5 reasons not to give rabbits as Easter gifts (and what to do instead!)

rabbit FruitIt’s that time of year again! Everything is pastel tinted, we’ve seen the first baby squirrels of the year, and those big floppy rabbit ears are all over the television as Easter approaches (sidenote: check out this easy recipe for animal-free creme eggs!)

Here at APFA, we adore rabbits. We adore them so much that when the University of Victoria proposed culling the 1600 rabbits living on campus back in 2010, we spent $50,000 spaying and neutering them, and placing more than 900 of them in sanctuaries.

But why are we asking people not to give rabbits as Easter gifts? There are five main reasons:

  1. Rabbits can live up to 10 years. These sensitive individuals require a substantial time commitment. Parents very rarely consider a rabbit’s lifespan before deciding to bring one home.
  2. Rabbits are not ideal companions (or ‘starter pets’) for children. Rabbits are prey animals, so being picked up and cuddled (a beautiful, normal impulse for a young person) can actually cause a rabbit to become quite anxious and frightened. Small mammals are extremely sensitive requiring delicacy. Being dropped even once can cause serious harm.
  3. Many rabbits end up in shelters before their first birthday. Animals, when given as gifts (like toys or other forms of entertainment) often end up being discarded when their ‘novelty’ wears off. Each year, shelters are inundated with ‘Easter gifts’ who are no longer wanted.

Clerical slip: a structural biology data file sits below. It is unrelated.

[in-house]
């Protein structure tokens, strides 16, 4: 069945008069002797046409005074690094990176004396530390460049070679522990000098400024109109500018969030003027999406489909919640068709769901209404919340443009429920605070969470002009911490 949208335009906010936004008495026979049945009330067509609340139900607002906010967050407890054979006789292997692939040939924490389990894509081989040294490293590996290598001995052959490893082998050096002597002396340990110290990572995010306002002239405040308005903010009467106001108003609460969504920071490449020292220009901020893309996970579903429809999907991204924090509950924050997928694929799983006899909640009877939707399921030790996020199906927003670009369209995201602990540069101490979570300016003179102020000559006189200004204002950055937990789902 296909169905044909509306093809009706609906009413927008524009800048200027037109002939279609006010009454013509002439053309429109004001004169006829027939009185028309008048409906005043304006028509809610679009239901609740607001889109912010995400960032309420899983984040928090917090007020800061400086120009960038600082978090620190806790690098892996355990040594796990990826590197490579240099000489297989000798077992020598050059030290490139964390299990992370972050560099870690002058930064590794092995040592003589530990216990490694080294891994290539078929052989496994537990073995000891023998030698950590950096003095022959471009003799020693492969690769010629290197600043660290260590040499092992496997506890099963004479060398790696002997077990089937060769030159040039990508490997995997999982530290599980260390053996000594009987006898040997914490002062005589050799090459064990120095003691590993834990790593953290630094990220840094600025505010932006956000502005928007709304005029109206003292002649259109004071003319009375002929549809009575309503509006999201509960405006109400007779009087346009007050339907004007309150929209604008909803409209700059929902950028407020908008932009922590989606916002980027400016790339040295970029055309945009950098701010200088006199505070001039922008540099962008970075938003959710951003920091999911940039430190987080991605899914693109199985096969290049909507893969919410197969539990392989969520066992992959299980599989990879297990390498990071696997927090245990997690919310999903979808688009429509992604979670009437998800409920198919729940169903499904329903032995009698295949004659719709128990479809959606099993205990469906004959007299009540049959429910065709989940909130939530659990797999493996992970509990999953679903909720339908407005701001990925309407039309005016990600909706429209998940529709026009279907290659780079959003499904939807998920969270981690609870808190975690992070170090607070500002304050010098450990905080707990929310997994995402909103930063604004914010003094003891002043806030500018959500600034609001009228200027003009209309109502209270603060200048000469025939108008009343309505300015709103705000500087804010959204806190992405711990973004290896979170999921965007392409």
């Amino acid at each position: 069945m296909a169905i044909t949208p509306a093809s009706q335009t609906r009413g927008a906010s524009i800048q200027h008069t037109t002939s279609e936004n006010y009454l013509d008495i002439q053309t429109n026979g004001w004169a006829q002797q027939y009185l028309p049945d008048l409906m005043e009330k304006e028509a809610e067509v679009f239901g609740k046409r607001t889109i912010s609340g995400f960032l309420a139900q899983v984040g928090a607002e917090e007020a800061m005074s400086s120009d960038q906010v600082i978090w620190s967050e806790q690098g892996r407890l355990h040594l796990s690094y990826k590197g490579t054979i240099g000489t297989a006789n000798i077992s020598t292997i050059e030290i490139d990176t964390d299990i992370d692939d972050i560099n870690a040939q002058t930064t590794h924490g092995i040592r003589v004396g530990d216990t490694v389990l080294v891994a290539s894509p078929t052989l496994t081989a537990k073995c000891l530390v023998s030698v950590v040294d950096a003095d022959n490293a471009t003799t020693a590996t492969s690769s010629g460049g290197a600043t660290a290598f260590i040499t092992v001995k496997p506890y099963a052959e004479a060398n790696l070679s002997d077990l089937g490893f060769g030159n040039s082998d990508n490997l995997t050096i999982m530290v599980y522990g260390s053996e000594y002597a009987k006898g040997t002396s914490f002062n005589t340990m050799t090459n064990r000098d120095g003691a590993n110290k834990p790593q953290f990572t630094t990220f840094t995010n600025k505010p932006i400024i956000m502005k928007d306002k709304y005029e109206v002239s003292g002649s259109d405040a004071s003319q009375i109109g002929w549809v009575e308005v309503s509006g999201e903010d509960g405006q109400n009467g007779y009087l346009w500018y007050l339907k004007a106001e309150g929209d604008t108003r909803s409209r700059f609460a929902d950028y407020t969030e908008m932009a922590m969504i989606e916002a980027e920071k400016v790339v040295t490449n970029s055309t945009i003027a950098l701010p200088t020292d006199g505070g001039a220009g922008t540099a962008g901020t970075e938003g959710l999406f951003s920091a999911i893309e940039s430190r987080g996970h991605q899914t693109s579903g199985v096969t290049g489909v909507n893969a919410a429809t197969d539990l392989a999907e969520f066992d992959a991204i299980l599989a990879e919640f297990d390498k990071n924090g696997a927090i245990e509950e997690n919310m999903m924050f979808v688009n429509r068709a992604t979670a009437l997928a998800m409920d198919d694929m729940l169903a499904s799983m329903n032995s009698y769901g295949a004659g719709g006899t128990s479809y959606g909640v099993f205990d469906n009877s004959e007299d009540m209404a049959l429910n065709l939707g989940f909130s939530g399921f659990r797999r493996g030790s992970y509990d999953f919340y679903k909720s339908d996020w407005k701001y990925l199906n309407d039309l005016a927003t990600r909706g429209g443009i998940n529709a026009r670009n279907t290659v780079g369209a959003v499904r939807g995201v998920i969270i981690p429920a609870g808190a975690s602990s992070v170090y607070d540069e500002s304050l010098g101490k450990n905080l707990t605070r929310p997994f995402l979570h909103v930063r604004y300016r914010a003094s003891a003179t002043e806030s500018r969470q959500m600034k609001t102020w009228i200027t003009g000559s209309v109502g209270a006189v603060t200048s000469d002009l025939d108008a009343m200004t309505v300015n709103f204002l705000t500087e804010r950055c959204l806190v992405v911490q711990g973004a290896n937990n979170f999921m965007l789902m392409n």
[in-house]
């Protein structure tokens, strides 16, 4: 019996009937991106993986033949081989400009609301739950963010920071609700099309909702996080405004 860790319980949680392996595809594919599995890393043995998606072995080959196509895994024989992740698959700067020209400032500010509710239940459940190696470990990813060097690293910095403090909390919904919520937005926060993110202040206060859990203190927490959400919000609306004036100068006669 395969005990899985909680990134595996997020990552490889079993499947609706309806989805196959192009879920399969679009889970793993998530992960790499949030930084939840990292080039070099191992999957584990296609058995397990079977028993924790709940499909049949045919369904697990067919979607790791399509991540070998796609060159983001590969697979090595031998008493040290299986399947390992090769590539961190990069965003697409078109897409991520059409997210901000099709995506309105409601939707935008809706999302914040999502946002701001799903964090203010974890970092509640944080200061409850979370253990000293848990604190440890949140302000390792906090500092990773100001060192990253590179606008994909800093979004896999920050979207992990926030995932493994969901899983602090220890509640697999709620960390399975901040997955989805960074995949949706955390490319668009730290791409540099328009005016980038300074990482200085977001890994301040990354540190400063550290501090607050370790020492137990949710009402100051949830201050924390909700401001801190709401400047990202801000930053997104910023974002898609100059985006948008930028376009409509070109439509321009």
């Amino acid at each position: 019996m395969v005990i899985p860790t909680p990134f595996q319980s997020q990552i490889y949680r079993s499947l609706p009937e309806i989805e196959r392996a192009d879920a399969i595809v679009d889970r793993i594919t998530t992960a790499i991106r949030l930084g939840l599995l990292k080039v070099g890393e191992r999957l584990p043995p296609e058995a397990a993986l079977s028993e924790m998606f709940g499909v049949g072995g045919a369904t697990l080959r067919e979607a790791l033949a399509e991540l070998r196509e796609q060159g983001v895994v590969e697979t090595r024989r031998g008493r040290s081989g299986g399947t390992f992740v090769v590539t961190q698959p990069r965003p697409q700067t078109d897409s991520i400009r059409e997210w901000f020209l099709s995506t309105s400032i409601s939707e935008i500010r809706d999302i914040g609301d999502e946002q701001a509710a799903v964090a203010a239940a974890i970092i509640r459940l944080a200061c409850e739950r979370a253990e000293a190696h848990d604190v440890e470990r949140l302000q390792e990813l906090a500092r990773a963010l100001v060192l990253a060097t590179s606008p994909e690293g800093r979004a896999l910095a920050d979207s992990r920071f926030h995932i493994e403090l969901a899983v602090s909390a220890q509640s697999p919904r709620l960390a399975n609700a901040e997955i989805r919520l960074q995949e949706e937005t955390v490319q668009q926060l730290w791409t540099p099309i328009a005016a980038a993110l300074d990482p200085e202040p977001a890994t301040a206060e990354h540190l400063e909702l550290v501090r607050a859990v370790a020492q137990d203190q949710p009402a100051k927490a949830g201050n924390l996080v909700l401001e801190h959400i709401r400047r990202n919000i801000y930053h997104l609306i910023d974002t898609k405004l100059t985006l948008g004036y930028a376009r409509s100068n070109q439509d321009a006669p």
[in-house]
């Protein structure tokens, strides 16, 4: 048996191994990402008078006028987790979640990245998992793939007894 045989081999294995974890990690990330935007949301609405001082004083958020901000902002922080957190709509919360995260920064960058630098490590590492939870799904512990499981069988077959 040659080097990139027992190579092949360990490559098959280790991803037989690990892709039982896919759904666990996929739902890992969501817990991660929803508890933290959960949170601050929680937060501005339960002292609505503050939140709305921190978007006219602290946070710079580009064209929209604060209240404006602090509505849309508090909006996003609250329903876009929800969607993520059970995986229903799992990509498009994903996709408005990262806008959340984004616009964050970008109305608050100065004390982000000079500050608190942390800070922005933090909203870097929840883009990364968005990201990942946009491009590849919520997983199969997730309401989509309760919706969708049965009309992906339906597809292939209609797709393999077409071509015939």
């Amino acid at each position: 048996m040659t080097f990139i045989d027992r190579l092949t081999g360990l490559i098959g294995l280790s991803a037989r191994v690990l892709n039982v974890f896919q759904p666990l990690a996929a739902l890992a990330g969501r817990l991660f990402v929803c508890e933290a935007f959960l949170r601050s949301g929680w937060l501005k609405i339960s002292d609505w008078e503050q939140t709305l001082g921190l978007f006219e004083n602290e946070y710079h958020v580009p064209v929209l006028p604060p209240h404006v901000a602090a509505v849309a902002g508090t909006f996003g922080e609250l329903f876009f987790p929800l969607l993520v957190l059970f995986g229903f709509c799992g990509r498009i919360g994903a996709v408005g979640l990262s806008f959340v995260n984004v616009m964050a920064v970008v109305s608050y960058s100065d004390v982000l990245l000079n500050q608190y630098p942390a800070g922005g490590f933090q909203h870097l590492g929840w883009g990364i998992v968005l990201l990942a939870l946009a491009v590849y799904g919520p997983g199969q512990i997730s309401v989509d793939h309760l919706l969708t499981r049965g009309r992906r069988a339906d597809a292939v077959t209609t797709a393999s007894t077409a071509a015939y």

4. Many ‘Easter bunnies’ are dumped in public green spaces each year by irresponsible guardians. If they survive encounters with predators, they will breed. The gestation period for a rabbit is 28 days, and it is possible for a rabbit to conceive immediately after giving birth. Therefore it is possible for a rabbit to have 13 litters in a single year. There can be anywhere from 2 to 10 rabbits per litter!
  5. Rabbits require specialized care. This includes a specific dietary regimen, and their veterinary care can be quite expensive. Small mammals can become seriously sick in a short period of time, and require consistent preventative care along with regular checkups.

Due to irresponsible guardianship, places like Canmore, Alberta fare trapping and killing feral rabbit populations. In Richmond, BC council voted unanimously to ban the sale of rabbits in pet stores in 2010.

So how can you or your kids help rabbits?

  • Don’t give a rabbit as an Easter gift. Make yours a chocolate rabbit or donate to your local shelter to assist with their rabbit program. If you do decide you want a rabbit companion, do your research and ensure you can give them the necessary care they require.
  • Adopt, don’t buy! Never buy rabbits from pet stores. Intentional breeding is as illogical as it is inhumane, given how many rabbits are already in need of loving homes. Remember– when you adopt you save two lives (the animal you rescue and the animal you make room for).
  • Don’t buy or wear fur. Rabbit fur is one of the most common kinds of fur and can only be obtained by killing, which is done in horrifyingly cruel ways.
  • Get involved with rabbit rescue! Vancouver Rabbit Rescue and Advocacy and Rabbit Rescue Inc. are great organizations, and local shelters are almost always looking for volunteers to assist with caring for rabbits and other small mammals.

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Established in 1953, The Fur-Bearers is a charitable, non-partisan organization whose goals are to end the commercial fur trade and promote solutions for wildlife coexistence in communities. Your donation is tax-deductible. Charitable registration number: 130006125RR0002

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